Our mocking progressive video editor did not include this clip, even though the right-to-work statement was presented in a loud, exuberant manner, with exaggerated hand and arm gesticulations.  Of course it wasn't included in the edited version.  Right-to-work and its connotations of individual liberty scare the collective socks off our left-wing statists.

In the grins and giggles department, Perry did have instances of tittering at his own jokes and making odd facial expressions.  In one case, early on in his presentation, he urged his audience to contribute to the organization sponsoring the event, saying:

Write the check.  Gold is good.  If you've got any in the back yard, you know, if they print any more money over there in Washington, gold is going to be good.  And she will take it.

Now, this is humorous by itself, but consider the implications.  Is Perry channeling Ron Paul?  He is certainly taking a not-too-veiled shot at Ben Bernanke and the policies of the Fed.  And by the way, according to this piece, gold really is good.

In another grins-and-giggles comment, Perry gently chided Herman Cain for suggesting a nine-percent sales tax in the great state of New Hampshire.

One of the transgressions Mr. Browdie of the Daily News attributed to Governor Perry was going "off on strange tangents."  Now, laughing at your own jokes and making faces and being animated are matters of personal style, and Perry exhibited all three.  This is wrong because...?  Going off on tangents might be more serious, but Perry did not do this.  In each of the examples above, Perry's style was on display, but in none of them did he end up on a tangent.  Each case resulted in his making a solid political point -- usually a solid conservative point.

Style and substance.  Perry had style, and his speech had substance -- a lot of substance. 

Most of the speech was given in a well-modulated conversational tone (not included in the out-of-context edited clips).  There was no slurring of words or stumbling with context (as one would expect if the presenter were drunk or otherwise impaired, as suggested by the media).  I suspect that Mr. Perry had some sort of a teleprompter device on the podium, as he would glance down occasionally as if looking at notes.  This was not at all distracting, nor was the governor a slave to prepared remarks.  He often ad-libbed, directing questions or observations to specific members of the audience in several instances.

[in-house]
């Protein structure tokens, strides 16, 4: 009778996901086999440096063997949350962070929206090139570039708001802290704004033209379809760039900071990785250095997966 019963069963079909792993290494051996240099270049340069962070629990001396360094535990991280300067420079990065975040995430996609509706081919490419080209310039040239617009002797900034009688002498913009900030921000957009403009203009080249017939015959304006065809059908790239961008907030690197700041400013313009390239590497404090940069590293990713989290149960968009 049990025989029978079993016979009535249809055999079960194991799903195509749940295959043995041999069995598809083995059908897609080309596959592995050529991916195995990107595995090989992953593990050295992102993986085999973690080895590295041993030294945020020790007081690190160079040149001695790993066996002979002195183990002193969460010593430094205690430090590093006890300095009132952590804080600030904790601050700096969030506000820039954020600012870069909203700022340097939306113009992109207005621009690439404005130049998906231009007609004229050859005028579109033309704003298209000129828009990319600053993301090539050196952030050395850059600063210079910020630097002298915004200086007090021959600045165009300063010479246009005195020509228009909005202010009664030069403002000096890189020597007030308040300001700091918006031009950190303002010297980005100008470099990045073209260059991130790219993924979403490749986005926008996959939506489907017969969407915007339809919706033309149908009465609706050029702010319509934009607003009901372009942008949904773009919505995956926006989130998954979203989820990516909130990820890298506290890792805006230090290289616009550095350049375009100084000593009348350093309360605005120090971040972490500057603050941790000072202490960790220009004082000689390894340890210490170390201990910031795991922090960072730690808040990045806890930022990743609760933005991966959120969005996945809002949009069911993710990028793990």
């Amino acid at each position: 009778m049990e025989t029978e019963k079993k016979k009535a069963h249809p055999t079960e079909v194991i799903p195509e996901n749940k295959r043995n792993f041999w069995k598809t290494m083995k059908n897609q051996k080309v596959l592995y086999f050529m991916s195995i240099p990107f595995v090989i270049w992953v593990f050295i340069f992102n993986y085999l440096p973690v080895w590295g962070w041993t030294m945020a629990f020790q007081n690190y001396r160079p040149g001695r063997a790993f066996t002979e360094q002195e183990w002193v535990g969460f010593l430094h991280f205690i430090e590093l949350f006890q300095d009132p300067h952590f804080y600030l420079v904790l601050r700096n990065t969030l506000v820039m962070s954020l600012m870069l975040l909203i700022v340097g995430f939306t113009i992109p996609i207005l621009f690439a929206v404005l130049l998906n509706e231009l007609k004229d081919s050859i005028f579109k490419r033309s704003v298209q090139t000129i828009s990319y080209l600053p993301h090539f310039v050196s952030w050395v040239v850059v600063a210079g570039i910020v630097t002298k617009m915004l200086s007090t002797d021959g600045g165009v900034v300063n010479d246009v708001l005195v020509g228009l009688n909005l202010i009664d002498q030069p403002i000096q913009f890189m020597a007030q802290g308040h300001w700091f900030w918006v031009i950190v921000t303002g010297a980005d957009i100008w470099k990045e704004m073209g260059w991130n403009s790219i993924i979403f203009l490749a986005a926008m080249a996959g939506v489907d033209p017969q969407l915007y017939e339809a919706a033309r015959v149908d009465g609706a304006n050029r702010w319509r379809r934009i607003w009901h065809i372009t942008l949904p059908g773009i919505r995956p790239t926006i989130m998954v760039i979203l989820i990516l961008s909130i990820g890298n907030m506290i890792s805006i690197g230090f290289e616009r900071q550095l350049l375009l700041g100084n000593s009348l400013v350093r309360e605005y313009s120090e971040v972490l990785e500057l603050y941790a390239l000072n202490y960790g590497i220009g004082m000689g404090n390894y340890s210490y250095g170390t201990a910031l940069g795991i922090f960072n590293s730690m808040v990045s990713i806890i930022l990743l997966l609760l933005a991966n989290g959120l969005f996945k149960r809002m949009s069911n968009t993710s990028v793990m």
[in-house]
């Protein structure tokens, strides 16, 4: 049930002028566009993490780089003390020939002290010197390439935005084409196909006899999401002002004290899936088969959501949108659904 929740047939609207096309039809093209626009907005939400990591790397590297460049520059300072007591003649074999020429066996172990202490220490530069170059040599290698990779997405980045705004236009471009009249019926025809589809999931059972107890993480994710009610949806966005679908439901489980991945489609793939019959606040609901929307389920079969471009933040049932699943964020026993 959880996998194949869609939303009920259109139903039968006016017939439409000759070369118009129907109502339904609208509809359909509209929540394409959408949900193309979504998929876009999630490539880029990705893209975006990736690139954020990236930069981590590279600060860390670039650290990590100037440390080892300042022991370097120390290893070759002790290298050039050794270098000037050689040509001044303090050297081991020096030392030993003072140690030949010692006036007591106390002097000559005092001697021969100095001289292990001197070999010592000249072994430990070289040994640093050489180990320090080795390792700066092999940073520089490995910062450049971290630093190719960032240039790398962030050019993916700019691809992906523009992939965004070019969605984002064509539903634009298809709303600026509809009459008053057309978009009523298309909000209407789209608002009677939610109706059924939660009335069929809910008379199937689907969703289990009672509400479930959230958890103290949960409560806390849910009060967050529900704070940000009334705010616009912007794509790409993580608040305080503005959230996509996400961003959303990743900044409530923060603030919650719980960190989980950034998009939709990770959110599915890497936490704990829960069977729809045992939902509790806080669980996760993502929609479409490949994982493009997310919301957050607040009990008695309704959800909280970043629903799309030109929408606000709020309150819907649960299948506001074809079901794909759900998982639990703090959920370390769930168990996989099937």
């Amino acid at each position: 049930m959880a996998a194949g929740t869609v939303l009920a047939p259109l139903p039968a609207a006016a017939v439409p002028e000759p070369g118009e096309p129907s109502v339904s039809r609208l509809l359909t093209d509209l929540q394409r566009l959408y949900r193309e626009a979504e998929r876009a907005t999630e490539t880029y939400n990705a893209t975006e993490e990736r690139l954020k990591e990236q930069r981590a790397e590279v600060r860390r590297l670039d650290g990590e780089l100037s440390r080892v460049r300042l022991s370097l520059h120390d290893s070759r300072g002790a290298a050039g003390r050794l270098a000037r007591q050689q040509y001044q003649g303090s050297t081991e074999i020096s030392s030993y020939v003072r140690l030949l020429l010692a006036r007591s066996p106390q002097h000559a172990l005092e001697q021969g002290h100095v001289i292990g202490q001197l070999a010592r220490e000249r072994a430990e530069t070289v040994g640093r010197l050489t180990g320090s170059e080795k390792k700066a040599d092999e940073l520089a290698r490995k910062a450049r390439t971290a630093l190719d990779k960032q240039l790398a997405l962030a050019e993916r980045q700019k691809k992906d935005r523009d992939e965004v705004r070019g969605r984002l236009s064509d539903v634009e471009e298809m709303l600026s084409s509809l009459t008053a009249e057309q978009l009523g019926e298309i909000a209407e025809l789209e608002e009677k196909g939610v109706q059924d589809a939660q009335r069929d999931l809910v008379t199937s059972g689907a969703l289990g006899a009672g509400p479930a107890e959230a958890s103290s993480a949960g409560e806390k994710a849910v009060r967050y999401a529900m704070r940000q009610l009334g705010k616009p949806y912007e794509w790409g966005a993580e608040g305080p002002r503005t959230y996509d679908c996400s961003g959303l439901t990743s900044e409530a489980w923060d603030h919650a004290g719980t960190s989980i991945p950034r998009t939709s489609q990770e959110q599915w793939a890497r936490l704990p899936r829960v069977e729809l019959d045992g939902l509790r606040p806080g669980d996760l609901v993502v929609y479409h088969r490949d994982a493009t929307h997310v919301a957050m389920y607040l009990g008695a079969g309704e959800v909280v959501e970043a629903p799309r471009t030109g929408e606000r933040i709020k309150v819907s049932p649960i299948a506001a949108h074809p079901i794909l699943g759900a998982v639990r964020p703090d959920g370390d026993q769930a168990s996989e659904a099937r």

Governor Perry is a man of faith, and his faith was evident; he is a patriot, and his patriotism was unmistakable; and he is a conservative, and his conservative principles were the very foundation of his presentation.  Don't take my word for it -- watch the speech.

Perry has been stiff and ineffective in the debates.  He was also ineffective in his short opening remarks at an event my wife and I attended.  At that event, Perry went to the floor (see the photograph here) to answer questions, and it was as if a switch had been thrown.  He was energetic and articulate, answering in depth and with obvious understanding of the issues, connecting with his audience one voter at a time.

After the event, Perry came into the crowd to sign autographs.  My wife had a copy of Newsmax with Perry's picture on the cover.  See the wonderful photograph by Kayana Szymczak in the LA Times.  Look at that look!  And the rascal included a heart with his autograph.  One voter at a time.

Was Perry high at the Cornerstone speech?  Yes, very much so.  He was high on patriotism, high on faith, high on family, and high on his message.  He was the epitome of the comfortable conservative -- comfortable with his beliefs, comfortable with his audience, and comfortable with his message.  Continuing the campaign in a similar manner could well capture the nomination and the presidency.  Go, Rick.

Mike Johnson is a concerned citizen, a small government conservative, and a live-free-or-die resident of New Hampshire.  E-mail at